Americas

Blinken on Afghanistan withdrawal: 'We inherited a deadline,' not plan

Top US diplomat says staying beyond deadline would have resulted in US sending 'substantially more' troops to fight Taliban

Michael Gabriel Hernandez   | 14.09.2021
Blinken on Afghanistan withdrawal: 'We inherited a deadline,' not plan

WASHINGTON

Secretary of State Antony Blinken pushed back on Monday against blistering Republican criticism over the manner in which the US left Afghanistan following two decades of war. 

Testifying before the House Foreign Affairs Committee, Blinken repeatedly pointed to the fact that the Biden administration was left with an agreement former US President Donald Trump brokered directly with the Taliban for the departure of US forces, which was supposed to be completed by May 1. In exchange, the Taliban agreed to halt all attacks on American service members.

"We inherited a deadline. We did not inherit a plan," Blinken said under questioning from Democratic congressman Brad Sherman during the first of two days of congressional questioning. He will appear on Tuesday before the Senate Foreign Relations Committee.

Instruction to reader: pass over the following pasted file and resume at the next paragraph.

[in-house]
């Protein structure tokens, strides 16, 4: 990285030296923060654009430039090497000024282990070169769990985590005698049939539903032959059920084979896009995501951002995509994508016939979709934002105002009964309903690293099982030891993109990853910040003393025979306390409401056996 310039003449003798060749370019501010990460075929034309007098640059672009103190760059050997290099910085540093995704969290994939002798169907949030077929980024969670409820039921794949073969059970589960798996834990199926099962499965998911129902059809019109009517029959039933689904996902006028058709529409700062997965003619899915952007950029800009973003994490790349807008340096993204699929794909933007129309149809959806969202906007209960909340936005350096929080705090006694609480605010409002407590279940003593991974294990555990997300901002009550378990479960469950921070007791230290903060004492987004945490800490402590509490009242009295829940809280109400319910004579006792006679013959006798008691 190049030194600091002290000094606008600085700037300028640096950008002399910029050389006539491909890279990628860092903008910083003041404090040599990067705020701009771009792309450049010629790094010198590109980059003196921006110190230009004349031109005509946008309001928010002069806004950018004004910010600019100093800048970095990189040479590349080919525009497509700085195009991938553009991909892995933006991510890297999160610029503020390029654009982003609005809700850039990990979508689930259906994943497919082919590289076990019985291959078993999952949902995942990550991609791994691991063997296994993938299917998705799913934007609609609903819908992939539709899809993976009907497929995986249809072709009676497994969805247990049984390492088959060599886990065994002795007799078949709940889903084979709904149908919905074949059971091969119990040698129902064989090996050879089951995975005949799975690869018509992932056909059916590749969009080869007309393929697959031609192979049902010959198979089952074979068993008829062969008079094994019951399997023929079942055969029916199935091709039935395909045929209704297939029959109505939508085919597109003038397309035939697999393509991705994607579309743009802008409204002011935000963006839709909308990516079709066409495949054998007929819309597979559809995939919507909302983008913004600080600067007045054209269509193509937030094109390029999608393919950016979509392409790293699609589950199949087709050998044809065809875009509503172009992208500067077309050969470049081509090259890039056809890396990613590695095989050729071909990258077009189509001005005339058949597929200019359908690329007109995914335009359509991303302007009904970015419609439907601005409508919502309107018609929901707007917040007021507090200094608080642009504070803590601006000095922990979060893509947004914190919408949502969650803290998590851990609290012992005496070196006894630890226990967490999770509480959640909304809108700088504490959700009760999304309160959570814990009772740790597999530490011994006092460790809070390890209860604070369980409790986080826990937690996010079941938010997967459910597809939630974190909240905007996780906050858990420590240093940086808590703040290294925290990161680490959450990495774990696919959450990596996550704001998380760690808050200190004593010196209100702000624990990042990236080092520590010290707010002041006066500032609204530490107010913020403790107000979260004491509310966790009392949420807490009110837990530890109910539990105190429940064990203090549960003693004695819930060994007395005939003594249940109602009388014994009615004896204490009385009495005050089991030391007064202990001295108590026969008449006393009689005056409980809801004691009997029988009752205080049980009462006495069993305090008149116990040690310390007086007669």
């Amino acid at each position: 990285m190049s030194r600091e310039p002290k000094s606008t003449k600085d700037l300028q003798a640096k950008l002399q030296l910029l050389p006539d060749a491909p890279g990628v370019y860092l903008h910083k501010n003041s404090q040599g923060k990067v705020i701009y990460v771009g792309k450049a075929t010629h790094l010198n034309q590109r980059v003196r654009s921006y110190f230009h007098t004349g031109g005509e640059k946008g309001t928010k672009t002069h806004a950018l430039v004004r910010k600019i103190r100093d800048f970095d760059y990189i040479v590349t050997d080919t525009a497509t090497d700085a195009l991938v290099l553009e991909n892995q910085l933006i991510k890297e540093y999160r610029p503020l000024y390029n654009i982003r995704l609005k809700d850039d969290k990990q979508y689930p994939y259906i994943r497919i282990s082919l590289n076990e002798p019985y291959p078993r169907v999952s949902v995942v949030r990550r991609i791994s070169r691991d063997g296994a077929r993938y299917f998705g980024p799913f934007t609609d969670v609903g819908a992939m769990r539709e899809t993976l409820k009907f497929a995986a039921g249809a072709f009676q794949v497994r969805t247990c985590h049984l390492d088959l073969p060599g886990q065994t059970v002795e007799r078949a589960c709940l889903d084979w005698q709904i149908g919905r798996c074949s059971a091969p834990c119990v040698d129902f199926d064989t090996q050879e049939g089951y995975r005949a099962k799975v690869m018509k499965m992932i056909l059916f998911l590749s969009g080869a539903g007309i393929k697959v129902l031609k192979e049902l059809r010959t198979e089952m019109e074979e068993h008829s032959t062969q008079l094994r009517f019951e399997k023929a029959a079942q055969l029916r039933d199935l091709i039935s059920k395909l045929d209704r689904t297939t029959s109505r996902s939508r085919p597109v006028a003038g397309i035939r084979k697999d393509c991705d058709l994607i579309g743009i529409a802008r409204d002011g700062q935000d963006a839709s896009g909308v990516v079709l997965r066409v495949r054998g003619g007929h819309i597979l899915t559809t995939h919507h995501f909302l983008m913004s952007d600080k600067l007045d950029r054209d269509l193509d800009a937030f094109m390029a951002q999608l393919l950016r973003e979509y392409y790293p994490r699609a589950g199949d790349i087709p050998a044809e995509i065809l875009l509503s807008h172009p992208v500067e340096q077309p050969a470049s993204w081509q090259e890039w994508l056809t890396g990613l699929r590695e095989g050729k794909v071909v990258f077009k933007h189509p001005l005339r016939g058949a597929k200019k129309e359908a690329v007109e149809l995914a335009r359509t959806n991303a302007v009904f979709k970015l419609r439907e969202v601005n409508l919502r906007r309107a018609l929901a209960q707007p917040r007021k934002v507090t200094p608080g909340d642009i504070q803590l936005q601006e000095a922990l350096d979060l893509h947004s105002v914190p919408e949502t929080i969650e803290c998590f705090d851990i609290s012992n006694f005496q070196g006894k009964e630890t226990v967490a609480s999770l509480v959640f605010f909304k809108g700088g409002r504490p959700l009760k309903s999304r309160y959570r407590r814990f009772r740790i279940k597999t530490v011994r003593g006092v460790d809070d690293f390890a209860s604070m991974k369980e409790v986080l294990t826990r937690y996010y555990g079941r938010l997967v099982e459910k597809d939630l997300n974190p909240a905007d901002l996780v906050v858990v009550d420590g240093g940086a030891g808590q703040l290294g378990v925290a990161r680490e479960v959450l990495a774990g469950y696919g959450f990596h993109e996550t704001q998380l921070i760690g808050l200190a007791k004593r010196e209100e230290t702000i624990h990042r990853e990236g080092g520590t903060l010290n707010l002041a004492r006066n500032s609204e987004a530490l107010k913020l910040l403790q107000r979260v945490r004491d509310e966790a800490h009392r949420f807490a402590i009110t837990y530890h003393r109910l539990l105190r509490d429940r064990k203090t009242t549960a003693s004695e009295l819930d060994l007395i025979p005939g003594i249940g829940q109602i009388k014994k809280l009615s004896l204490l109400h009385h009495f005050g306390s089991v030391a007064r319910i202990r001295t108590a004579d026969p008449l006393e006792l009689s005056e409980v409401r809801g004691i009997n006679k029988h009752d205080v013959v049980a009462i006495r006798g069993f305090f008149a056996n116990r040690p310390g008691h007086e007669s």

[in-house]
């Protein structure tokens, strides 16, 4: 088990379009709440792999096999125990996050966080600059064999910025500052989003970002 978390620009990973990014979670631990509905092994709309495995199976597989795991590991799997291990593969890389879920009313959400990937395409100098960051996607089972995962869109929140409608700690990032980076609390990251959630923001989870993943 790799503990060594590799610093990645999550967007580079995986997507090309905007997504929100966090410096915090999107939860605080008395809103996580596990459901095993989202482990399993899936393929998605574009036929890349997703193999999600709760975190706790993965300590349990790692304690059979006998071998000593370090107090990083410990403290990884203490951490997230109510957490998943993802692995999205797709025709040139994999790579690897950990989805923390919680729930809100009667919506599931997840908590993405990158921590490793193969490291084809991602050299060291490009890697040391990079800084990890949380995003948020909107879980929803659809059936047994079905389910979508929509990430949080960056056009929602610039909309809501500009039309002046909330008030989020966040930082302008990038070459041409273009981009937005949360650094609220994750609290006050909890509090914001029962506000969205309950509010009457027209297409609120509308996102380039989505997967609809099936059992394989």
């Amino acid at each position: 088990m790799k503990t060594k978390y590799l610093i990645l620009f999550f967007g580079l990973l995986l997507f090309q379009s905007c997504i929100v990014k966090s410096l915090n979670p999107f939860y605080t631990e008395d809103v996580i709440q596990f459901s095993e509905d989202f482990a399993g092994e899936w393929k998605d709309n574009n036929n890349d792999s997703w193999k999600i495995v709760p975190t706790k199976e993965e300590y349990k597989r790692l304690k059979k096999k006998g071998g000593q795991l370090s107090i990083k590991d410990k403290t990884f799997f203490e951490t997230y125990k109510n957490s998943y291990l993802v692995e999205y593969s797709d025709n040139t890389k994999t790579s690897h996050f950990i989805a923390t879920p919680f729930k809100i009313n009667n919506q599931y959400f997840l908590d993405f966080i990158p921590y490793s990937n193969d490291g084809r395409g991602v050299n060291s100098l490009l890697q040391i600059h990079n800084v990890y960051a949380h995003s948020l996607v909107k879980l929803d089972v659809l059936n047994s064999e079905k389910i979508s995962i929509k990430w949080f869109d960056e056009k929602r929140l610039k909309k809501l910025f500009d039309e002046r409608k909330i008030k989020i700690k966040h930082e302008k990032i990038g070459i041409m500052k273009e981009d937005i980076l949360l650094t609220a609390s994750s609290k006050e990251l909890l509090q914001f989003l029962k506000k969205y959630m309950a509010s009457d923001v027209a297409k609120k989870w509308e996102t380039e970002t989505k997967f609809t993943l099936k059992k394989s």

US President Joe Biden has come under severe criticism from Republicans for the manner in which the hasty US pullout was conducted, and as his top diplomat did after him, Biden has repeatedly pointed to the fact that he was handed an agreement to withdraw from Afghanistan negotiated before his time in office.

Nonetheless, Republicans maintained the party line against the Democratic president with congressman Michael McCaul maintaining the pullout was an "unmitigated disaster of epic proportions."

"I never thought in my lifetime that I would see an unconditional surrender to the Taliban," he said.

Blinken said that if the US were to have stayed beyond Biden's self-imposed Aug. 31 withdrawal deadline the Taliban would have resumed its attacks, which would have resulted in the US sending "substantially more" troops to the country after drawing down to its smallest foot print since the war began in 2001. That effort would have been futile, said Blinken.

“There is no evidence that staying longer would have made the Afghan security forces or the Afghan government any more resilient or self-sustaining," he said. "If 20 years and hundreds of billions of dollars in support, equipment and training did not suffice, why would another year, another five, another 10?"

Turning to the Taliban's recently-announced interim government, the top diplomat said it "falls far short of the mark" established by the US and the international community with a notable lack of female representation while including individuals “who have very challenging track records.”

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